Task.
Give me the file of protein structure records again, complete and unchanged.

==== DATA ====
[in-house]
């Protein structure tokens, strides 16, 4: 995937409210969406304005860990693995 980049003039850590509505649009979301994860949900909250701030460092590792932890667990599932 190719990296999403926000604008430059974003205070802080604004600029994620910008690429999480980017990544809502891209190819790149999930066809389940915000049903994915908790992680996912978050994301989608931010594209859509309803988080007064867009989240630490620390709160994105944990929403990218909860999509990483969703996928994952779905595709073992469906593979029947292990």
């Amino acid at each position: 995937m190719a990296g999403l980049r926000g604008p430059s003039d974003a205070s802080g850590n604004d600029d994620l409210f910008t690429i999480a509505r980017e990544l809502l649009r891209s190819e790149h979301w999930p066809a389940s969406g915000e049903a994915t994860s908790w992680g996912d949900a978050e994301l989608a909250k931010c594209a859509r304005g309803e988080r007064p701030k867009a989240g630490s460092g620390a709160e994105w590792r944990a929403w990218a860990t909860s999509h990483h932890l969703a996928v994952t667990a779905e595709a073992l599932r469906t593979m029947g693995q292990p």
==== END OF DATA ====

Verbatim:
[in-house]
């Protein structure tokens, strides 16, 4: 995937409210969406304005860990693995 980049003039850590509505649009979301994860949900909250701030460092590792932890667990599932 190719990296999403926000604008430059974003205070802080604004600029994620910008690429999480980017990544809502891209190819790149999930066809389940915000049903994915908790992680996912978050994301989608931010594209859509309803988080007064867009989240630490620390709160994105944990929403990218909860999509990483969703996928994952779905595709073992469906593979029947292990």
């Amino acid at each position: 995937m190719a990296g999403l980049r926000g604008p430059s003039d974003a205070s802080g850590n604004d600029d994620l409210f910008t690429i999480a509505r980017e990544l809502l649009r891209s190819e790149h979301w999930p066809a389940s969406g915000e049903a994915t994860s908790w992680g996912d949900a978050e994301l989608a909250k931010c594209a859509r304005g309803e988080r007064p701030k867009a989240g630490s460092g620390a709160e994105w590792r944990a929403w990218a860990t909860s999509h990483h932890l969703a996928v994952t667990a779905e595709a073992l599932r469906t593979m029947g693995q292990p």